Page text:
I believe very firmly in the Genesis account of creation. I know without a shadow of a doubt that women are created to be completers of men. Just as Pascal described a “God-shaped void” in the life of every human heart, I believe that there is a place in a woman’s heart that is prepared especially for the task of being a helper “meet” for a man. The Lord has led me to understand that it is the vital job of a father to speak vision into his daughter’s life about this role. The vision that I did not receive from my father was a vision for emotional purity in a life devoted to God.

My Mistake

When I did not receive assurance, attention, and love from my father, I unconsciously sought it elsewhere. Never having been “boy-crazy,” I nevertheless sought a leader. I was a very confused Christian, and although I knew that I should yoke myself only with a believer, I had no understanding of what to look for in one. In actuality, I should not have been looking at all! But it is the hard truth that I was seeking someone to follow.

Although I did eventually start to date a Christian, this young man was a very immature believer. I think now that he was worse off than I was. He came from a home where both of his parents had died, and he was raised by his brother. We were a disaster waiting to happen! As we discussed “spiritual” things, our hearts knit together emotionally, and we leaned heavily upon each other. We became family. It was not long before I had totally given my heart, emotions, and life to this young man, totally bypassing the authority of my father. Unknowingly, I also gave away my love for the Lord. Thankfully, the Lord did bring me out of that unhealthy relationship, but not before much pain that ripped and scarred my tender heart. When this young man left my life, it took a few wrenching years before I healed in the Lord.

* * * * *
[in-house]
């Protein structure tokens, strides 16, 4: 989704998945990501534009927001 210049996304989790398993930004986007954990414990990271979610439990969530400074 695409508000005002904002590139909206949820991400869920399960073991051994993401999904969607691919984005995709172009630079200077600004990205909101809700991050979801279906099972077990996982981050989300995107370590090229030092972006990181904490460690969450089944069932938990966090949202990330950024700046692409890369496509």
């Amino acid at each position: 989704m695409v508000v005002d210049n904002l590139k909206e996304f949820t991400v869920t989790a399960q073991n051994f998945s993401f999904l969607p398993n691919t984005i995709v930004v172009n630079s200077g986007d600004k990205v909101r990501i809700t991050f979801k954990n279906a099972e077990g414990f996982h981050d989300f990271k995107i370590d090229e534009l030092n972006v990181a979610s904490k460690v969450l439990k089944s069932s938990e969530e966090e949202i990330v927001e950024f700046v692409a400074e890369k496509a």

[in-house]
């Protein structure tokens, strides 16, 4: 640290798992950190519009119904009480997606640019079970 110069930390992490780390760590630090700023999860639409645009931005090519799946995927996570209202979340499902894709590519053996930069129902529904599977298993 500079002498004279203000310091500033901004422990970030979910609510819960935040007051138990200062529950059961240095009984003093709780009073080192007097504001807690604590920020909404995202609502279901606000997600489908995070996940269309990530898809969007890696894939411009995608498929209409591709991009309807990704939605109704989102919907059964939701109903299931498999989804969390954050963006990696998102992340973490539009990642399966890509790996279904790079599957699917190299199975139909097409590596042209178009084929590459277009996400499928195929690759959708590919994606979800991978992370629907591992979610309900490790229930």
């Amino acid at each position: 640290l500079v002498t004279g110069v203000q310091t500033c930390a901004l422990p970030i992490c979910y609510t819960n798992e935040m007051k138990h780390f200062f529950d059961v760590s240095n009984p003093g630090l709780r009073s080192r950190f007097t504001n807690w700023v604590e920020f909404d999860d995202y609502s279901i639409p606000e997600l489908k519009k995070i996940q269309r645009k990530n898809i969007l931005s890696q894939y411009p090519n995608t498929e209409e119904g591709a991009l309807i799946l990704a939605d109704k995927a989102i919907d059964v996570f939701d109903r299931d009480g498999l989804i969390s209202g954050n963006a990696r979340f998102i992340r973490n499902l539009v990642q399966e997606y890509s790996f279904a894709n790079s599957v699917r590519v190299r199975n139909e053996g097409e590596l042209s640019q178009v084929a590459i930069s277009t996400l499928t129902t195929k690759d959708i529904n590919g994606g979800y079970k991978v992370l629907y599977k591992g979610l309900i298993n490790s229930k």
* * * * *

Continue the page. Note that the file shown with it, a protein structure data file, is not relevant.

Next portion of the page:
Young Ladies, Please Guard Your Hearts

As I have written this article, I have found myself weeping at the keyboard. My life has been such a mess, yet I now find it pure and clear and clean in the Lord. He has been so amazingly gracious to me. He has healed my emotions and made me white as snow. I now have a precious, wonderful, godly man as my husband. We have six (so far) precious souls that we love and treasure. God has “restor[ed] the years the locusts have eaten” (Joel 2:25).

But young ladies, I weep because my life did not have to be that way. I could have made different choices. I could have stayed closer to the Lord. But instead of searching the Word for direction, I sought my boyfriend for direction! So what is my advice to you? I urge you to guard your hearts. I urge you to take care how you walk. I urge you to steadfastly protect your emotions and to stay close to the Lord.

How can you do this if you are a young lady with a non-Christian family?

  • Read the Bible every day. Stay in the Word and keep a journal of scripture that the Lord presses upon your heart, as well as prayers and answers! This record will encourage you in the future and will be a blessing to future generations.
  • Pray about every decision and make only decisions that line up with the Bible.
  • Find godly people for help. Share your heart with them. Listen to them, and search the Bible with them for answers to your questions.
  • Realize that we are all sinners, and if you have sinned, the Lord offers grace and forgiveness. Turn to Him, confess and start again.
  • If you have sinful habits, behaviors, or relationships, do a “180!” What does that mean? It means to turn totally around and go in the opposite direction. Run! Flee from sin! Don’t do a “360” and return to your sin!
  • REALIZE THAT TO GUARD YOUR SPIRITUAL LIFE YOU MUST GUARD YOUR EMOTIONS. Don’t give your heart away to anyone else. Even if your father does not want the responsibility of guarding your heart, JESUS CHRIST WANTS TO GUARD IT! Give your heart to Him unreservedly.
  • Set up accountability with other believers, as you will not be receiving that accountability from your family.